Not Entertained?… Tough Crowd

By: Enrique Sierra, Jr.

 

I recently read an article on the upcoming season for the New York Mets. The piece took a look at their roster and the lack of change it underwent over the off-season; seriously, they added zero players. Trust me, this will not be about the Mets, I hate them something fierce and their fanbase’s asinine arrogance can only be matched by the dumbass front office whose “big” off-season acquisitions included resigning a player they already had (Yoenis “La Potencia” Cespedes) and encouraging the baseball renaissance of one Timothy Richard Tebow. Outstanding Cuban nicknames aside, I’m way more interested in discussing the latter. I don’t particularly give a shit about Tebow or the gravitational pull he seems to have for media attention. In fact, the prodigal son’s return to the diamond has been a bit underwhelming if you actually expected some divine intervention to push him through the ranks of Major League Baseball. However, I cannot help but feel like we’re too opinionated one way or the other to consider what is actually happening.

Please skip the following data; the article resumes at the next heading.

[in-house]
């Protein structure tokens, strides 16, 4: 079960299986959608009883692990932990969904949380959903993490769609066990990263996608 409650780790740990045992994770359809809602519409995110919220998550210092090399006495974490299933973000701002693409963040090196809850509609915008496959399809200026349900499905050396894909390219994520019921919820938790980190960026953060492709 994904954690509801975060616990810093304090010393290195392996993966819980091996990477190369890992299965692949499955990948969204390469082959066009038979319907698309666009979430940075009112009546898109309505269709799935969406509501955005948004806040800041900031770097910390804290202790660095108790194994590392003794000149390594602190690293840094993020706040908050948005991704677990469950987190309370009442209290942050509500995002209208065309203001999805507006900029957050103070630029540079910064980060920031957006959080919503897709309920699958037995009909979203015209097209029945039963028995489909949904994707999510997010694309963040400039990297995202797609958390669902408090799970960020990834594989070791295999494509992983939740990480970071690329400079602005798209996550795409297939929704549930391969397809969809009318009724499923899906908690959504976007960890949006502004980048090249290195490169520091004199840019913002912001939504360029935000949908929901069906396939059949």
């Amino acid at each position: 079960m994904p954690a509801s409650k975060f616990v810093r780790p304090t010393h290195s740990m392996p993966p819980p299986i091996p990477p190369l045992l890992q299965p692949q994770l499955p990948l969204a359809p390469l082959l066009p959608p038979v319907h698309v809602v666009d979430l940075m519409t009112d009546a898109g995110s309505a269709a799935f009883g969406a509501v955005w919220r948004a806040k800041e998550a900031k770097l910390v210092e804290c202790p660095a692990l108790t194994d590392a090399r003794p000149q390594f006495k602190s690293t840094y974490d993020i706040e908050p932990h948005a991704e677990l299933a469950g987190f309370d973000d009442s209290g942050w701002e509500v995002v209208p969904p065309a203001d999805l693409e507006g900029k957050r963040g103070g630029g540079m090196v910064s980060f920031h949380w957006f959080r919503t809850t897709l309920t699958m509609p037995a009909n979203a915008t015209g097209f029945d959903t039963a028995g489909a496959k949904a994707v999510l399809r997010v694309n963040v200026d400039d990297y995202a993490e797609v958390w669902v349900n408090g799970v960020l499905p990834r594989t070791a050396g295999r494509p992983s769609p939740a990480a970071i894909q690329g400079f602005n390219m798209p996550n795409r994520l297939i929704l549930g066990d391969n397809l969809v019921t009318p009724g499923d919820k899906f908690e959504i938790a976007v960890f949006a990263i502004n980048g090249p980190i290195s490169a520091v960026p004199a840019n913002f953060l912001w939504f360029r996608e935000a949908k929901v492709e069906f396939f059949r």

In my lifetime, I believe two things have been incomprehensibly under-covered. The first: Michael Jackson was born black and died white, people! How in the holy hell does this bit of mysterious witchcraft not lead the A-block of the evening news every single day?! The second is the absolute ridiculous ability certain athletes possess to deem them capable enough to succeed at multiple professional sports. Lost in the sea of Internet memes and endless trolling that bombards the polarizing Tebow every day is the fact that he still has crazy physical gifts and talents. I’m totally guilty of this as well, but we grade these guys on a curve. The former Florida Gators QB might be the greatest college football player of all time, and though his pro-football career left something to be desired, he had his years. Even taking into account his name recognition and place in life, all he did was pick up a bat and glove for the first time in more than a decade and get picked up by a MLB franchise. That is nothing short of impressive. Likewise, Brandon Weeden has been the punch line of so many jokes over the years, yet this guy was drafted in the second round of the 2002 MLB Draft and the first round of the 2012 NFL Draft. Holy shit, I would give up my left testicle for either one of those options, let alone both of them. Sure, both careers were disappointing for Weeden considering his high initial assessments, but it doesn’t make those accomplishments go away or any less remarkable. He now leads the cushy life of a NFL backup QB and will ride the bench straight into the bank for years, I’d easily give up my other testicle for that.